Tribune Chief Exits

Tribune Broadcasting PresidentPatrick Mullen is exiting the company.

Mullen first joined the company in 1998 when Tribune acquired WXMI Grand Rapids, Mich., where he was VP and general manager. In Jan. 2003, he was tapped to head all of Tribune’s 26 TV stations.

Mullen had been a vocal critic of Nielsen Media Research’s controversial new electronic ratings system, the Local People Meter. The company did not name a successor.

Tribune is the country’s 5th-largest TV station group, according to B&C’s 2005 survey of the top 25 broadcast station groups. Tribune, which owns a piece of the WB network, owns mostly WB stations, plus a handful of Fox affiliates and one ABC station. —Allison Romano

Bochco Joins 'Chief’

Steven Bochco is joining ABC’s Commander in Chief as an executive producer as part of his new deal with Disney’s Touchstone Television. Series creator Rod Lurie will focus on new projects for Touchstone while maintaining an executive producer title on Chief. Lurie’s producing partner Marc Frydman, also an executive producer, is expected to remain with the show in some capacity.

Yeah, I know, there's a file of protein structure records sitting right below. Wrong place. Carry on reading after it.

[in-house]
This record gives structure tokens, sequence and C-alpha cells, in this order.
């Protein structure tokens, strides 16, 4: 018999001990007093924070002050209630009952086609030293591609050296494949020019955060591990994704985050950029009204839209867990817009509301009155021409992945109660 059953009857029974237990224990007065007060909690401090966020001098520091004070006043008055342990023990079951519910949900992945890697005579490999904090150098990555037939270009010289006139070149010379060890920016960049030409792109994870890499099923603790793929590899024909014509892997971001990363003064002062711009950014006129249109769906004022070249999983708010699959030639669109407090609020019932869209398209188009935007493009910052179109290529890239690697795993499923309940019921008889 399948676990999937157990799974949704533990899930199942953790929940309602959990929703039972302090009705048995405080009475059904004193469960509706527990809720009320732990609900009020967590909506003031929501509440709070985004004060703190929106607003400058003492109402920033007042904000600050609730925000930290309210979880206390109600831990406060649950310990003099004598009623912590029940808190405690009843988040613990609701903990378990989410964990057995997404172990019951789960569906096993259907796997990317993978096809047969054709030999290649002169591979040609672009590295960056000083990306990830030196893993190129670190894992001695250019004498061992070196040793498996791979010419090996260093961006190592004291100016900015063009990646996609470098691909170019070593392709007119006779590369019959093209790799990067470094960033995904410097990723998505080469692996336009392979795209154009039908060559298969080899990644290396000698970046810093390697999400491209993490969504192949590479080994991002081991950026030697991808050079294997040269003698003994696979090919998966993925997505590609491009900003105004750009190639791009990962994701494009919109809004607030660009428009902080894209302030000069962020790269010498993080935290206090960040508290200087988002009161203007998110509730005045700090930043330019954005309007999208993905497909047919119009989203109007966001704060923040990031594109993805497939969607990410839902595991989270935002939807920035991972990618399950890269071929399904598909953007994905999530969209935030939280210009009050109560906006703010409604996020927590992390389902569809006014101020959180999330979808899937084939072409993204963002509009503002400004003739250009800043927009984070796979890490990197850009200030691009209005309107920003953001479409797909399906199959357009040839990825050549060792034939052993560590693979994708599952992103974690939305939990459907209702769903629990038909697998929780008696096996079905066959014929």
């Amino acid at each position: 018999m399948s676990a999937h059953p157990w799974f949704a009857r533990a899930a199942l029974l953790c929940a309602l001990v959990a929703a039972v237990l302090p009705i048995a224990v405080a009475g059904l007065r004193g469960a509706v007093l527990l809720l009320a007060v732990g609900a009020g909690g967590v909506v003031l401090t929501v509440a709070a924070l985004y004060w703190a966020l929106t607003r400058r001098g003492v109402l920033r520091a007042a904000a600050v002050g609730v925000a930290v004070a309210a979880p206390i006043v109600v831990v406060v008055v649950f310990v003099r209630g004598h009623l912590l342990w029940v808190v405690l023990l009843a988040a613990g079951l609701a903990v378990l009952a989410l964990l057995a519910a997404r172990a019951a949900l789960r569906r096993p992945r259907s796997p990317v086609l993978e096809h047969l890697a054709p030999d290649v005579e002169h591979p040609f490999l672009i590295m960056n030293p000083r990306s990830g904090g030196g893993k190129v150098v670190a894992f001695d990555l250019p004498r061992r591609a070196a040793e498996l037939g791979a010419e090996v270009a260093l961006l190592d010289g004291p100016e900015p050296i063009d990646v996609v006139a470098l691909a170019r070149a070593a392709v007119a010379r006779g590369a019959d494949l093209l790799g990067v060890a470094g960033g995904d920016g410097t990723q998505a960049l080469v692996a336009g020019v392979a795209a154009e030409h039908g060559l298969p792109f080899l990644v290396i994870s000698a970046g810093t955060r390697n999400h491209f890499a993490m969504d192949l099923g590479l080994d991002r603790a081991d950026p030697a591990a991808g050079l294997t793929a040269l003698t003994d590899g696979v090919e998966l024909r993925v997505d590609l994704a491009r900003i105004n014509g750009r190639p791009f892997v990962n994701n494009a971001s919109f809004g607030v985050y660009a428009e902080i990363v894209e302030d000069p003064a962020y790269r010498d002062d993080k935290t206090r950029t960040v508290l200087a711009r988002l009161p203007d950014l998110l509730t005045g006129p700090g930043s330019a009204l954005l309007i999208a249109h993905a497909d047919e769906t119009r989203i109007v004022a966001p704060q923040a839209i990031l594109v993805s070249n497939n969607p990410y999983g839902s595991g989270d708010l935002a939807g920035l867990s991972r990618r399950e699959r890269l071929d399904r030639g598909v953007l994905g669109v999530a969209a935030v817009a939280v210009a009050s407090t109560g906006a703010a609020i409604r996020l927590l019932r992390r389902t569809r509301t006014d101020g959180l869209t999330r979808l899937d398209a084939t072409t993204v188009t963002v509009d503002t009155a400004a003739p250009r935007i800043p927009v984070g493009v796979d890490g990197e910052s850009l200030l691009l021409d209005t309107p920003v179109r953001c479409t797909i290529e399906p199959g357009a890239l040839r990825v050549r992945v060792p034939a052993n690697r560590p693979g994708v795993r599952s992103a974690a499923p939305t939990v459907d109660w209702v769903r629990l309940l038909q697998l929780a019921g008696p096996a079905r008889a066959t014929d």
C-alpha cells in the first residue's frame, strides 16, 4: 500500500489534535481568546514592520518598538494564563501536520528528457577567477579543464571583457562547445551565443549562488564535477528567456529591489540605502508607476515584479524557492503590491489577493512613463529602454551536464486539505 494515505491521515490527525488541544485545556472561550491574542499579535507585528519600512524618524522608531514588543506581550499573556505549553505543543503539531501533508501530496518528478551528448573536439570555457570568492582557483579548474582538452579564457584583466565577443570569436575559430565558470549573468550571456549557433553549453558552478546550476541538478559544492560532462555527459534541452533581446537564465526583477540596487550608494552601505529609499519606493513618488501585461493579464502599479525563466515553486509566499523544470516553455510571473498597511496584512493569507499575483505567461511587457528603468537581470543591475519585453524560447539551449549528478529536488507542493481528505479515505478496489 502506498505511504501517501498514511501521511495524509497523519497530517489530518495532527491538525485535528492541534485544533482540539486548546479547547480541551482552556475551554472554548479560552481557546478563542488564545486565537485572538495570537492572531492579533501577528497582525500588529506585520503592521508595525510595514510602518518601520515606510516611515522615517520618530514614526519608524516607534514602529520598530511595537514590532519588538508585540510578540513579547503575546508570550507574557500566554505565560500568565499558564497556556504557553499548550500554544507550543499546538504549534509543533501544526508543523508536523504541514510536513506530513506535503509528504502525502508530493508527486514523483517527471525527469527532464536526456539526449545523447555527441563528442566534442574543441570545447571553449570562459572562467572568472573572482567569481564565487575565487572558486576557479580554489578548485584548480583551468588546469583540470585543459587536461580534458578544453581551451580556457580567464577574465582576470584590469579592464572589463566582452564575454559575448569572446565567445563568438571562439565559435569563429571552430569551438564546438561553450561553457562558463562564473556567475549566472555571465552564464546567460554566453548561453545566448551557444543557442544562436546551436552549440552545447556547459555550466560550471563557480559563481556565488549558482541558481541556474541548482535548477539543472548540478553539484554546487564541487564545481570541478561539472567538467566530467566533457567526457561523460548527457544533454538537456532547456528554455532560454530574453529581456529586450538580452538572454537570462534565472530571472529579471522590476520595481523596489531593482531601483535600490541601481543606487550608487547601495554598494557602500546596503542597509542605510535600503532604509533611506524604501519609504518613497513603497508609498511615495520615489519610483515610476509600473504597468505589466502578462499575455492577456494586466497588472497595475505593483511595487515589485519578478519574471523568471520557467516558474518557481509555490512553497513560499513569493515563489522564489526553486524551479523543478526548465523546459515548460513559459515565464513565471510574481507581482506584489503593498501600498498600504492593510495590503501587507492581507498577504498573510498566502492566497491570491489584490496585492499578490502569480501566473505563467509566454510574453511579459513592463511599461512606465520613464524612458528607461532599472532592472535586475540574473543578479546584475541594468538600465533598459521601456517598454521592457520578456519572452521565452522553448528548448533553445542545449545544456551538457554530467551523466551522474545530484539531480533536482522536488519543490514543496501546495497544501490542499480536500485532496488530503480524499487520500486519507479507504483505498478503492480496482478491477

The Geena Davis drama about a female president of the United States has been one of the most successful new shows this fall, garnering a 4.8/12 in the demo in its second airing on Tuesday, a 12% jump from its premiere.

With more than 30 years in the TV industry, Bochco has collected 10 Emmy Awards—six for Hill Street Blues and three for L.A. Law. He also co-created and executive produced Hooperman, Doogie Howser, M.D., Cop Rock, Murder One, Total Security, Brooklyn South, City of Angels and Philly, and served as executive producer on Civil Wars and The Byrds of Paradise.